How the united states government was organized

Discussion in 'General Freemasonry Discussion' started by jvarnell, Oct 28, 2014.

  1. jvarnell

    jvarnell Premium Member

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    Has anyone noticed that the United States of America parales the old testement and the israelites path through time. I won't start right at the beginning but at the point at wich Judges were named as a loose confedration. At this point each of the 12 tribes had there own leadership and worked together through Judges. In my mind this is the same as the original 13 colonies and a week fedral government. After a while in time the Israelites decided they wanted a king and God to say if that is what you really think you want you will have a King. When Israel started having a King they got all the trouble that went along with having a King. Like a strong centreal Goverment after Lincoln's time. They also had a divsion like the North and South but it is a division of Isleal and Juda. I think there are more simularitys and think history repeats and we should look at the results of there time.
     
  2. gregorygertenbach

    gregorygertenbach Registered User

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    Hi Brothers Greg from South Africa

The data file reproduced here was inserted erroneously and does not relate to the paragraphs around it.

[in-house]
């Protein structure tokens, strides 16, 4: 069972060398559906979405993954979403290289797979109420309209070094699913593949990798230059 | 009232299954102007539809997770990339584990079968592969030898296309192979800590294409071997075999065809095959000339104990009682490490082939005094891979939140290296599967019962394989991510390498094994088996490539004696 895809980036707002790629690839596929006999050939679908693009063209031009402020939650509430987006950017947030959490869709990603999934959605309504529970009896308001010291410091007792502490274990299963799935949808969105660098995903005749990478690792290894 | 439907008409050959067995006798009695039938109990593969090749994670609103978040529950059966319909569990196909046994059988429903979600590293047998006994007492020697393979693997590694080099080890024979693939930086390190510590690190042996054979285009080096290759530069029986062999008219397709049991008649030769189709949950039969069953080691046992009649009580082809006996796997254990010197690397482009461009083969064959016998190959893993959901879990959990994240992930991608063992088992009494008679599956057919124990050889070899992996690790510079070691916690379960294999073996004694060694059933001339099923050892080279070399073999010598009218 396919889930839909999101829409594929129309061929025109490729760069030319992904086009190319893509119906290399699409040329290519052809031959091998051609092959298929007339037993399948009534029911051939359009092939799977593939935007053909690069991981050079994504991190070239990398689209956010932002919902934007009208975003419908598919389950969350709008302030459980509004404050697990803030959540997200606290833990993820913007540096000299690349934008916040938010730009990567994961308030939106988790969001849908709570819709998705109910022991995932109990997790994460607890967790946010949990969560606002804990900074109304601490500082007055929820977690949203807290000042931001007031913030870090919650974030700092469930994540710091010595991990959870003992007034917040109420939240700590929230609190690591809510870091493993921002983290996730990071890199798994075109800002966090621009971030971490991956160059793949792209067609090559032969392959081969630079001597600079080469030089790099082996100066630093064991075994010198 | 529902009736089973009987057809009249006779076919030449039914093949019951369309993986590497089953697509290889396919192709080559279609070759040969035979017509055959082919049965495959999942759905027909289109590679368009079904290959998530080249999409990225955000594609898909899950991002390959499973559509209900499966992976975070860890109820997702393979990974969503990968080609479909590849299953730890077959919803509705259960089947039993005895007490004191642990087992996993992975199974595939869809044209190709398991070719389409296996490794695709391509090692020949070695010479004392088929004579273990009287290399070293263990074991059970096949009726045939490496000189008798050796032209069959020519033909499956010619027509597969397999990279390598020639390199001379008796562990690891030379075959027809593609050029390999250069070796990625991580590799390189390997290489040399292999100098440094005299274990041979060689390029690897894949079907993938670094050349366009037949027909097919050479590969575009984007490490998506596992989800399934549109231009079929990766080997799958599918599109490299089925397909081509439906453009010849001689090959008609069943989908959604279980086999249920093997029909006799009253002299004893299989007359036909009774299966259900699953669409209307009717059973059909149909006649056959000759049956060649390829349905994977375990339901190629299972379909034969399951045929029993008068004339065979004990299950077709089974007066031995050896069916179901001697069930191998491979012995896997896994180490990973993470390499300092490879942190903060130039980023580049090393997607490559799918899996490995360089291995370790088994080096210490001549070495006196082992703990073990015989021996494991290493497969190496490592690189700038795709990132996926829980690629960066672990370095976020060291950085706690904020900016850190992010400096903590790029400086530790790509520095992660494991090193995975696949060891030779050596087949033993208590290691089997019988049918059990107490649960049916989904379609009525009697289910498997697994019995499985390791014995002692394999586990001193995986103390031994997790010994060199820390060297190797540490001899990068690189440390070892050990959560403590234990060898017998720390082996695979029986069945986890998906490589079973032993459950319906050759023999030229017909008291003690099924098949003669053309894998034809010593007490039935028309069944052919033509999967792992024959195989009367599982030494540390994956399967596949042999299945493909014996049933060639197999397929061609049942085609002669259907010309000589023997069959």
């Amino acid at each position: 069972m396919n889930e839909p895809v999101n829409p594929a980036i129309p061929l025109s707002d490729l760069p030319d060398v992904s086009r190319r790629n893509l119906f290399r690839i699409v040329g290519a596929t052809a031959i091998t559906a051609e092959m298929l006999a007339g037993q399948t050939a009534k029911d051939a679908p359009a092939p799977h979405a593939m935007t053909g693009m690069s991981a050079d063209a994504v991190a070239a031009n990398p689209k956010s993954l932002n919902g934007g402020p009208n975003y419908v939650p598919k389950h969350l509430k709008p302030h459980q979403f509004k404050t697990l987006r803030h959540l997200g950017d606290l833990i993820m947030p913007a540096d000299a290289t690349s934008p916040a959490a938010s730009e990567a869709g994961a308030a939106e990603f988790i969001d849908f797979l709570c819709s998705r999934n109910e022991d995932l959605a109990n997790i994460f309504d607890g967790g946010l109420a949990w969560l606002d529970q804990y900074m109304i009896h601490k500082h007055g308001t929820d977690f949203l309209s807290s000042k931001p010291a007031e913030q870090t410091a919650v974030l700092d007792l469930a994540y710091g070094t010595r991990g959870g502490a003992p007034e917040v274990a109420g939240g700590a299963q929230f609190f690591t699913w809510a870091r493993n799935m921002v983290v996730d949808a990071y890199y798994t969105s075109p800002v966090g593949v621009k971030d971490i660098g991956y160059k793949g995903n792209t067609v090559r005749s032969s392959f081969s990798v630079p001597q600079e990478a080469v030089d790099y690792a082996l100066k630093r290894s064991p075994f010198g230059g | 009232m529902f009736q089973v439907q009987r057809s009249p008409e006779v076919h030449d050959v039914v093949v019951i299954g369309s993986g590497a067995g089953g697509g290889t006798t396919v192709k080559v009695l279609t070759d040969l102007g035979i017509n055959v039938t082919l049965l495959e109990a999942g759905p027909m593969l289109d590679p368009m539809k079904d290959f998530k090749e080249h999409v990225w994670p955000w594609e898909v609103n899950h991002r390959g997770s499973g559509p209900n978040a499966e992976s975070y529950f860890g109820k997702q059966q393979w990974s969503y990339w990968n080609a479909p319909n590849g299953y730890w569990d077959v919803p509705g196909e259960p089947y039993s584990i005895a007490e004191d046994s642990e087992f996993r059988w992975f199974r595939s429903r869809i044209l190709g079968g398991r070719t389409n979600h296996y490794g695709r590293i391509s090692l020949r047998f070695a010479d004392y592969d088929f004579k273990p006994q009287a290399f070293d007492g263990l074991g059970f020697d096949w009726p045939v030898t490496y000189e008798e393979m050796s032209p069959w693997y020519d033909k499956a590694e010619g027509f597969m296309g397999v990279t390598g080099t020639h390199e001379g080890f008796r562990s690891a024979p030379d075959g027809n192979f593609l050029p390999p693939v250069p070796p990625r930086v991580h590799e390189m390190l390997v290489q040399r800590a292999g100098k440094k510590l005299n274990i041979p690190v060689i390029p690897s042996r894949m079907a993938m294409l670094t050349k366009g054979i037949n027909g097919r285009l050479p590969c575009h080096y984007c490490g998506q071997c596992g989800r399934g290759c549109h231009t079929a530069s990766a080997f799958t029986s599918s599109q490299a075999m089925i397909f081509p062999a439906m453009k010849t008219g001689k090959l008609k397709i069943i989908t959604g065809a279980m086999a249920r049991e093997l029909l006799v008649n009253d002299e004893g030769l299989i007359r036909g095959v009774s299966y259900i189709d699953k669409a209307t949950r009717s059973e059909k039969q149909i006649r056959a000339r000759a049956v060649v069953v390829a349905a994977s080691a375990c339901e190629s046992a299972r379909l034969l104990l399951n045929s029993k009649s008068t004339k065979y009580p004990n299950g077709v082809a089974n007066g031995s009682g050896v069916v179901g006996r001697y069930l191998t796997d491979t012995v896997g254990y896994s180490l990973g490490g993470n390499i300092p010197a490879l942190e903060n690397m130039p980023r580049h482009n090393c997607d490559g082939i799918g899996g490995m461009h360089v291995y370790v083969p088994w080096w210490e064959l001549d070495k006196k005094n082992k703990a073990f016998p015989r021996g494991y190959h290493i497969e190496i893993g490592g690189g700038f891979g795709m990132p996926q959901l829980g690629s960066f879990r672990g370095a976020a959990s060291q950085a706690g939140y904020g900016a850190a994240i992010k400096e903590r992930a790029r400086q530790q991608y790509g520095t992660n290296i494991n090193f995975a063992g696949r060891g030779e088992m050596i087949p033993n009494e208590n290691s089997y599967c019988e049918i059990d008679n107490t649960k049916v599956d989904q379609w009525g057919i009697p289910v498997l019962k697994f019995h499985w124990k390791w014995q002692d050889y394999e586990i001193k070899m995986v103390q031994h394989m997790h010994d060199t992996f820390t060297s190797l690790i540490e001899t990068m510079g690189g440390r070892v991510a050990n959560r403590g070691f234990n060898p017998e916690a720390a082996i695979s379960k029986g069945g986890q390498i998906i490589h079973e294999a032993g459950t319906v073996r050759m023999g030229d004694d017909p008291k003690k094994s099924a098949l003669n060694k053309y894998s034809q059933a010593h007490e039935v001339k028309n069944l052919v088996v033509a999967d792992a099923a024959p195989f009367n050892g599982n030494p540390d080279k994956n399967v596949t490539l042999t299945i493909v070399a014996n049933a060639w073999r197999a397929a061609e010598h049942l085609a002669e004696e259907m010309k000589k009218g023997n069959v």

Sent from my Q10 using My Freemasonry HD mobile app
     
  3. dfreybur

    dfreybur Premium Member

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    The US government under the Articles of Confederation was based on previous confederation system in history like the German Hansiatic League. The US government under the Constitution is explicitly based on the form of the Roman Republic before the transition to Roman Empire. Bicameral legislature, a separate judicial system, an executive system - The Roman Republic's executive branch and two Counsels rather than a single President. There is a parallel with the Israelities as you point out but the parallel with the Romans is more accurate because it was deliberately chosen.
     
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  4. jvarnell

    jvarnell Premium Member